SEVENTH DISTRICT Rep. André Carson makes history this week when, as chairman of the House Intelligence Committee’s subcommittee on counterterrorism, counterintelligence, and counter proliferation, he presides over only the second public hearing in U.S. history about the origins and nature of Unidentified Flying Objects—or, as they’re referred to in government circles these days, Unidentified Aerial Phenomena, or UAPs. Part of the reason for the renewed interest is recent video footage of Tic Tac–shaped objects playing high-speed games of chicken with U.S. Navy fighter jets. Carson, who’s been interested in UFOs/UAPs since childhood, has quite a few questions he’d like answered. And so do we.
What do you hope the hearing accomplishes?
This is something I’ve been working towards for a long time, and something many other people have wanted as well. For a very long time, this subject was relegated to science fiction. But I believe UAPs present a very real risk and the Intelligence Committee has a responsibility to investigate it. As chairman of the C3 committee (counterintelligence, counter proliferation, and counterterrorism), I think conducting this hearing will give us a chance to share some information with the public.
What got you interested in the topic?
I’ve always been fascinated by it. When I was 16, Time-Life Books had a series called “Mysteries of the Unknown.” I couldn’t afford the whole series, but the first book was free. So I ordered it, and the first book was about UFOs. From there, I tried to learn more. And of course I was an ’80s baby and watched a lot of science-fiction movies. But coming from a military family, I know there have been questions about this from activists throughout the years. I want to be able to present an open hearing—the first one in 50 years, since Project Blue Book. But not in a way that gives our enemies any clues or cues into what we’re doing personally as a country.
How would our enemies glean anything useful from this?
I think that UAPs have captured the imagination and the interest of the American public. They expect and deserve to know that the government and the intel community are seriously evaluating and responding to these potential security risks. Especially those we don’t fully understand. And there are about 2 to maybe 6 percent of these sighting that cannot be explained. They aren’t drones or aircraft or balloons or weather phenomena. That percentage of unexplained sightings must be addressed publicly.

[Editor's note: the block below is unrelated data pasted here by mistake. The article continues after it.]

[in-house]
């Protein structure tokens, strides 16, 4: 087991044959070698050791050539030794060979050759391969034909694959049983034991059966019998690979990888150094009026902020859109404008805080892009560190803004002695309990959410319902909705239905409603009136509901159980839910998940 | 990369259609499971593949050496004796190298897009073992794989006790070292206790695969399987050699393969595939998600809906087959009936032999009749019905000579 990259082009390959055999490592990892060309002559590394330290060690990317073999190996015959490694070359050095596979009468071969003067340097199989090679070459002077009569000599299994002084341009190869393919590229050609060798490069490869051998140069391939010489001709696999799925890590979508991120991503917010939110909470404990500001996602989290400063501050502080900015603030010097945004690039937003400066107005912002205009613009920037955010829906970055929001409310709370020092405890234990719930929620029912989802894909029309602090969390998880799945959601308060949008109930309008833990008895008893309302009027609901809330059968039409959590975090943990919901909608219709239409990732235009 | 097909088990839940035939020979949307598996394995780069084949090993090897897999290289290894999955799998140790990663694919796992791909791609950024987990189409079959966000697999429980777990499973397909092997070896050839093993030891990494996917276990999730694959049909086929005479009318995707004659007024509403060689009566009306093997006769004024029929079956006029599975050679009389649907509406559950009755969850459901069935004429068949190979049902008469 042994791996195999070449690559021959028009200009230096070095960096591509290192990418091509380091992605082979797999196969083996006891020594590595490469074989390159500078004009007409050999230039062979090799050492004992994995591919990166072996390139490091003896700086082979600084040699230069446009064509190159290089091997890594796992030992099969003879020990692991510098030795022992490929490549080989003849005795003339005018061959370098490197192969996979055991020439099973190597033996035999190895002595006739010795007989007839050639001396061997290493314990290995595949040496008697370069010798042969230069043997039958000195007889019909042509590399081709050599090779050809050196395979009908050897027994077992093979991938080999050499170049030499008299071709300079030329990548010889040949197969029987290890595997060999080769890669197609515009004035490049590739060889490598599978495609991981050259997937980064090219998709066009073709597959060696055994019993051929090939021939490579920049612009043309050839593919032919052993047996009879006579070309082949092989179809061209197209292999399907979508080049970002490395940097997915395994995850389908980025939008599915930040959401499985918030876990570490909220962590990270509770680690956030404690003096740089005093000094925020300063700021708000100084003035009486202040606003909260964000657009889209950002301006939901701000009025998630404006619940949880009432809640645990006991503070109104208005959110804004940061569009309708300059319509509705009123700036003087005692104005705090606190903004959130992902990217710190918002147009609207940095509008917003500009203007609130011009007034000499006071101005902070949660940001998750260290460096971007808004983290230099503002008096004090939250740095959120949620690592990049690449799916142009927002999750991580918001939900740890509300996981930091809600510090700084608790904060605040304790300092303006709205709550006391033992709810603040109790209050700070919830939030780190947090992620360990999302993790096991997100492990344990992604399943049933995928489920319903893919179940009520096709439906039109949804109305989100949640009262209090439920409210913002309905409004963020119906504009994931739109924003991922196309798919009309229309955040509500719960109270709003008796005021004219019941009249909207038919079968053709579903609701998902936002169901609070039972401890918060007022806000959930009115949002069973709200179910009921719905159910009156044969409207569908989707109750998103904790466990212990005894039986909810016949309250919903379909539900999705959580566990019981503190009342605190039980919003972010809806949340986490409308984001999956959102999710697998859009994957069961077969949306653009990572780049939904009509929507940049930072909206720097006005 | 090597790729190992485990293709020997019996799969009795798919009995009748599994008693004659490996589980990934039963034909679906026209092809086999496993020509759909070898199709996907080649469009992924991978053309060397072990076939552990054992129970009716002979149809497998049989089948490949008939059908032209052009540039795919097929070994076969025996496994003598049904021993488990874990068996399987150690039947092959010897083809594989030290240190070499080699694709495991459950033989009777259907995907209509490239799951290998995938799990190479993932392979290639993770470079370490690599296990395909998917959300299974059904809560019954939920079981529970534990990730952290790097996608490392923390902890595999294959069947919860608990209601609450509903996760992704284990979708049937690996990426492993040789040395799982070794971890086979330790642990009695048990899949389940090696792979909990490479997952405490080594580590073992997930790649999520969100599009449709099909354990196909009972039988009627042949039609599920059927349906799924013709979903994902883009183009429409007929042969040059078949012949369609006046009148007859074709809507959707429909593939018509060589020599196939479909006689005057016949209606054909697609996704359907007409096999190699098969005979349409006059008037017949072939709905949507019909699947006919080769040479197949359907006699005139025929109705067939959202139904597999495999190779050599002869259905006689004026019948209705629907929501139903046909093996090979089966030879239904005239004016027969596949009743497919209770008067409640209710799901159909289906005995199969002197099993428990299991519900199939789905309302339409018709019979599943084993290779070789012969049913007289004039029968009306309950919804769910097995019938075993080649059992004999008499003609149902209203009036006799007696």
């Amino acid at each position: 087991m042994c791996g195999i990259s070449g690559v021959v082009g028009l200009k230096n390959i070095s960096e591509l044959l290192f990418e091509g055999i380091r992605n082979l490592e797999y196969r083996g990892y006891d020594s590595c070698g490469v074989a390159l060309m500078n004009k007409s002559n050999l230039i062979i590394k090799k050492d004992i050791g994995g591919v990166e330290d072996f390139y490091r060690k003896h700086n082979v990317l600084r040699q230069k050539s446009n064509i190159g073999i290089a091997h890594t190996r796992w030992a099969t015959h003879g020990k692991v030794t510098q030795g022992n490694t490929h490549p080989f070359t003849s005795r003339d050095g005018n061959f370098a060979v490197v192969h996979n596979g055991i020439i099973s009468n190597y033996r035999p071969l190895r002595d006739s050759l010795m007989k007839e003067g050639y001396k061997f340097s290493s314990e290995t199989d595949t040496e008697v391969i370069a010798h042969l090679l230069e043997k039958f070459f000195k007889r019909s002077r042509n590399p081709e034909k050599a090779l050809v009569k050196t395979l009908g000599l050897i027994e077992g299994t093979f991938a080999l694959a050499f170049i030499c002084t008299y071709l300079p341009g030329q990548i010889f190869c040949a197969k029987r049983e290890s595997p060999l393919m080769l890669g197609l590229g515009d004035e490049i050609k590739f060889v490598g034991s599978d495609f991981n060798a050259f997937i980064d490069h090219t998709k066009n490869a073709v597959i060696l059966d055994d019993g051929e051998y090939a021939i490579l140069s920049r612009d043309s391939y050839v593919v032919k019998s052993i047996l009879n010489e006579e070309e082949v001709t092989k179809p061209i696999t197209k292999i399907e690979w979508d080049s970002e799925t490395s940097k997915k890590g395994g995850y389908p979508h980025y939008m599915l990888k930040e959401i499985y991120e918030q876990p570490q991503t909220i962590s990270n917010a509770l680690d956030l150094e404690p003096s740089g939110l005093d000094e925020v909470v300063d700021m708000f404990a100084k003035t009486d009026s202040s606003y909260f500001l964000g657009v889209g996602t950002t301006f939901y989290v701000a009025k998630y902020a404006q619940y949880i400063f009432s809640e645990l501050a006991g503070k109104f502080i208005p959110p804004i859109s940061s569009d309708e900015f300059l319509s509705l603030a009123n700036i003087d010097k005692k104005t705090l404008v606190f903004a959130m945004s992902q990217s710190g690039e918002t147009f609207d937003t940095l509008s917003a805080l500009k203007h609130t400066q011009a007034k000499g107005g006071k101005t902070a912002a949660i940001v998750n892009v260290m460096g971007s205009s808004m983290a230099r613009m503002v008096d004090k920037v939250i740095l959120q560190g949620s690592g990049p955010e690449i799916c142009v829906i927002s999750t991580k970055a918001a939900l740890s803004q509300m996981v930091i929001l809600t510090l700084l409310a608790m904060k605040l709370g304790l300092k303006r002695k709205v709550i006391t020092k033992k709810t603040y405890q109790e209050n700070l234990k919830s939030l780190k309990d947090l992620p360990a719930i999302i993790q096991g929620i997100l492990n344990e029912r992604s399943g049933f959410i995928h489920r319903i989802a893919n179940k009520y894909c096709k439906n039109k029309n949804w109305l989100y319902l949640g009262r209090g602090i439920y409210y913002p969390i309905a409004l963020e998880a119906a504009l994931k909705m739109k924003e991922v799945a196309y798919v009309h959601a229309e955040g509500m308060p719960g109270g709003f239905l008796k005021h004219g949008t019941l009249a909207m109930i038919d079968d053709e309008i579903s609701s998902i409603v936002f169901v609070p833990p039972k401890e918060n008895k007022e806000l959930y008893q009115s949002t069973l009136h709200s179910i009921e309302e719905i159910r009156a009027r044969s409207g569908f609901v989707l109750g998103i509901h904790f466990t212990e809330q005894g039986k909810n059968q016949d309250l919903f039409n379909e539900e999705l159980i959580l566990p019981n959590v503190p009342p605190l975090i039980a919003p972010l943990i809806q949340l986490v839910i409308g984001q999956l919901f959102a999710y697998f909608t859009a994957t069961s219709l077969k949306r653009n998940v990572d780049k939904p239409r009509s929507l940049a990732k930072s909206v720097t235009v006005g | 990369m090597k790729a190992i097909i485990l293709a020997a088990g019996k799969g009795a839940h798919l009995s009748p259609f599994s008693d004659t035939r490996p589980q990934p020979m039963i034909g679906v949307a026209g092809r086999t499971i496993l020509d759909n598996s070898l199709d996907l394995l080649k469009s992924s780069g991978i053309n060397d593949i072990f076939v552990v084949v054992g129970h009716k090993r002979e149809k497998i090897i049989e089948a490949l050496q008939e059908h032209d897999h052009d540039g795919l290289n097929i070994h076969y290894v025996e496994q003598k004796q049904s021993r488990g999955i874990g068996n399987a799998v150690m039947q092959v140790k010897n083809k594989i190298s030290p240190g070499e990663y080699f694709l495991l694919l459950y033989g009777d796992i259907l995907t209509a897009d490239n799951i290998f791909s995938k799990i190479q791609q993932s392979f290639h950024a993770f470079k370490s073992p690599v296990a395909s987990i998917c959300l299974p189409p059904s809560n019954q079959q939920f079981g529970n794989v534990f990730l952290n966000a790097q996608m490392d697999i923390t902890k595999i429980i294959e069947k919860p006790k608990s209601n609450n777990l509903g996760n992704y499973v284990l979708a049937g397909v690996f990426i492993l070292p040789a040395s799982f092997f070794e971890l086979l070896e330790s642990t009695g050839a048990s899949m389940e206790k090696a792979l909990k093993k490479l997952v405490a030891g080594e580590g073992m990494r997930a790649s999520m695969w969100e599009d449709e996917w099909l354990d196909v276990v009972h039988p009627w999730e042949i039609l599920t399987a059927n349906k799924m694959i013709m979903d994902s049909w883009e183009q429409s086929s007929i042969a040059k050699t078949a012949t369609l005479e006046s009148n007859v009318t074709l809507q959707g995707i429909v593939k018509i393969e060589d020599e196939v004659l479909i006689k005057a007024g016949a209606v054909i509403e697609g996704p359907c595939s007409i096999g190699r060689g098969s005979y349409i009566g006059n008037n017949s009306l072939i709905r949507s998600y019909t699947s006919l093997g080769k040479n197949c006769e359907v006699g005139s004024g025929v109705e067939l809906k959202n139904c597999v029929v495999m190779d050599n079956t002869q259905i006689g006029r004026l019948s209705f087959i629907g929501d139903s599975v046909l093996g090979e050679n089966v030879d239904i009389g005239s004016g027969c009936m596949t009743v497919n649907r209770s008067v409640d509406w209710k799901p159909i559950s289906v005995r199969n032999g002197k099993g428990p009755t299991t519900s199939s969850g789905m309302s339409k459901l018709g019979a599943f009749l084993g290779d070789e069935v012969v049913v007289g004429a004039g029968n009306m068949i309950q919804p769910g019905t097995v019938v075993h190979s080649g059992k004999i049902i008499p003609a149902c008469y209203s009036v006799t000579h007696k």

So probably less talk about cattle mutilations and possible abductions, and more about recent encounters between UAPs and, say, U.S. fighter jets?
After the public hearing, we will follow up a few hours later with a secret hearing. But from what I’m understanding, a lot of my colleagues on both sides of the aisle want to raise points about reports they’ve heard from their own constituents. So we could go anywhere. I want us to go different places in our allotted timeframe, while also retaining the credibility of the subcommittee.
Twenty or 30 years ago, chairing a hearing like this might have been more problematic, because whoever got the job would be afraid he or she would be laughed at. Has that thinking changed?
Yes, and I think in a positive way. We have people in the media and in the state who are willing to report these things. There’s been a stigma attached to it, but we’re talking about witnesses who are commercial and military pilots. Folks in the military and law enforcement who have been ridiculed and prevented from advancing in organizations because of what they’ve reported.
Popular opinion says that UAPs could be anything from secret aircraft operated by the U.S. or an adversary, all the way to extraterrestrials. What’s your view?
Look, I don’t think we’re alone in the universe. The laws of probability suggest we aren’t, but we just don’t know. It’s worth noting that the majority of these sightings happen around military installations. Many of us have seen YouTube videos, and obviously many of those are not credible. But there are others that seem far more credible, with real audio attached to them. What might we be looking at? These are questions we want to ask, and as chair of the committee, I’m going to give my colleagues the ability and opportunity to ask them.
Have you ever seen a possible UAP?
I’ve seen things in the sky on a couple of occasions, but it could be explained as a shooting star or even an aircraft traveling at high speed. However, I’m open to the idea that it might, in some cases, be something else.
Your committee already had a secret meeting last year on this topic. Can we assume, because of this public meeting and the secret one that will follow it, that you didn’t get all the information you hoped for that first time?
Is the interest in UAPs bipartisan?
There’s been so much interest among both Republicans and Democrats that I think this hearing will be bipartisan. That doesn’t mean that when the cameras come out, there might not be some pageantry or posturing. But that comes with the territory. What I’ve found is that Republicans have a genuine interest in this, and they’re asking the tough questions just like we are. I hope to have the spirit of bipartisanship, at least for an hour or two while this hearing takes place. They have questions too, so here we are.